Mining Contract: Leaky Feeder Mine Communications System
The objective of this contract is to investigate techniques to increase the survivability of leaky feeder communication systems. Leaky feeders are two-way radio systems that feature a base station on the surface that communicates with underground radio units, such as walkie-talkie radios. To allow radio frequencies to function underground, a special cable network is installed underground that is designed to "leak" signal. This allows two-way radio transmissions from underground to the surface.
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Research and in-mine tests were conducted to investigate techniques for hardening and redundancy to make a leaky feeder mine communications system survivable.
- Hardening - Hardening involved improving the ability of the system cable and components to survive and to continue to perform after mine incidents. Some investigated techniques included: cable installation methods, cable stress relief, burying or covering leaky feeder cable, component fire protection, and putting leaky feeder cable in conduit or integrating a messenger.
- Redundancy - For redundancy, after a mine incident occurs and communications are lost in the area, a miner can walk a short distance from the affected area and still communicate with the surface. Techniques investigated included: a loop-around scheme with multiple base stations located at different surface locations, running independent leaky feeder cables in multiple entries, and using antennas and low-cost cables for coverage extension.
The resulting system design uses a Becker Mining Systems ultra high frequency (UHF) leaky-feeder communications system enhanced dramatically to improve its post-accident survivability. The system was installed on a mine-wide basis at the Consol Energy Loveridge Mine for long-term evaluation. It spans an underground distance of 8 miles from the belt slope to the mining sections. Enhancement techniques include:
- Redundant loops to the surface - With a redundant loop, primary and secondary base stations are connected by overland, fiber-optic links, providing alternate communications paths to achieve redundancy. Two redundant loops, which utilize the belt slope and two airshafts, are used in the Loveridge installation.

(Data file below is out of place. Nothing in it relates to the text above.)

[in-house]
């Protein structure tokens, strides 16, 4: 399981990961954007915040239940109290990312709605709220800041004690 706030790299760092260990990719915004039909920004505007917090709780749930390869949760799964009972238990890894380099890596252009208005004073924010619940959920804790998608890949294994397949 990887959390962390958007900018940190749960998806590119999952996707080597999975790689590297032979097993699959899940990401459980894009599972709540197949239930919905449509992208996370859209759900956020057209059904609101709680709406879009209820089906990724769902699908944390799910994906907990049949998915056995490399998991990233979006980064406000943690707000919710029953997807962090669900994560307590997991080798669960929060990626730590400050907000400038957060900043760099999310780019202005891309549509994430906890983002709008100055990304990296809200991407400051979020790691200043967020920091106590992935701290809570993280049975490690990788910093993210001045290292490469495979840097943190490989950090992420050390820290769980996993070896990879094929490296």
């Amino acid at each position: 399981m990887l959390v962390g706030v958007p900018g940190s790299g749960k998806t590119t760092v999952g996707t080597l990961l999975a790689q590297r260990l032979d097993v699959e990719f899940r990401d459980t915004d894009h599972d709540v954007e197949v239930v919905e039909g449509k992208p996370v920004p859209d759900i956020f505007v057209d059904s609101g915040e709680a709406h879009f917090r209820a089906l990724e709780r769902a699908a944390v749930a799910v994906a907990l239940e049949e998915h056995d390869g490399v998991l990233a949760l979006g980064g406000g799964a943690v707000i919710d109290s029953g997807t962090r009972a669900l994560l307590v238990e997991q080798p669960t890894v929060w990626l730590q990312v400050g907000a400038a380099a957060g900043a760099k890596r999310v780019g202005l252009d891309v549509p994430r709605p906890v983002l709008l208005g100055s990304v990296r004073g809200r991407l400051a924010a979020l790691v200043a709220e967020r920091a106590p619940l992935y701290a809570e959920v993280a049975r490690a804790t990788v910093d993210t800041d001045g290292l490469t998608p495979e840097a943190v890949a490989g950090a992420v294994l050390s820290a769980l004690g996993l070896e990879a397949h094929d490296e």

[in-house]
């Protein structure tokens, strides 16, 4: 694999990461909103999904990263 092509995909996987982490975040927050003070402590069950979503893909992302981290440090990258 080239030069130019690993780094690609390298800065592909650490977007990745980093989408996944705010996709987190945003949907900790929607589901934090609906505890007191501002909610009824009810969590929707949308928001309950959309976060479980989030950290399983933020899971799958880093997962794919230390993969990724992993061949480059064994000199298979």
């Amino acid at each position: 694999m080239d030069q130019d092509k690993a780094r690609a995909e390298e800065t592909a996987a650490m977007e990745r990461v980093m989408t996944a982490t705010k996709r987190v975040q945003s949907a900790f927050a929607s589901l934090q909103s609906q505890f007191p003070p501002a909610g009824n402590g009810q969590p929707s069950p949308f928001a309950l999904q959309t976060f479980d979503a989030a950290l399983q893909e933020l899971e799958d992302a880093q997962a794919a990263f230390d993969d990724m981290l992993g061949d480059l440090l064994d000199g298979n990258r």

- Redundant UHF trunks in parallel entries - Since access to the surface is not available beyond the most inby airshaft, redundancy is achieved by installing completely independent UHF leaky-feeder cables in parallel entries, one in the track and another in the belt.
- Coverage extension using low-cost cabling and antennas - With the redundant loops, communication coverage is extended to the belt entry by using low-cost, VHF leaky feeder cable coupled to the main UHF leaky-feeder cable in the track entry. In addition, with redundant UHF trunks in parallel entries, communication coverage is provided in the parallel escapeway by placing antennas in that entry, alternately connecting the antennas to the track and belt leaky-feeder cables. This provides communication in the escapeway if either the track or belt entry leaky-feeder cable becomes non-functional.
Successful demonstrations were conducted for industry, labor, and government partners. Various failure modes were injected in the system to simulate mine emergency events. The system performed as designed, providing communication on either side of the simulated fault to the mine surface and between the two underground locations. The successful, full-scale demonstration of this technology represents a major milestone in NIOSH’s efforts to improve mine emergency communication.
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- Page last reviewed: 7/19/2016
- Page last updated: 7/19/2016
- Content source: National Institute for Occupational Safety and Health, Mining Program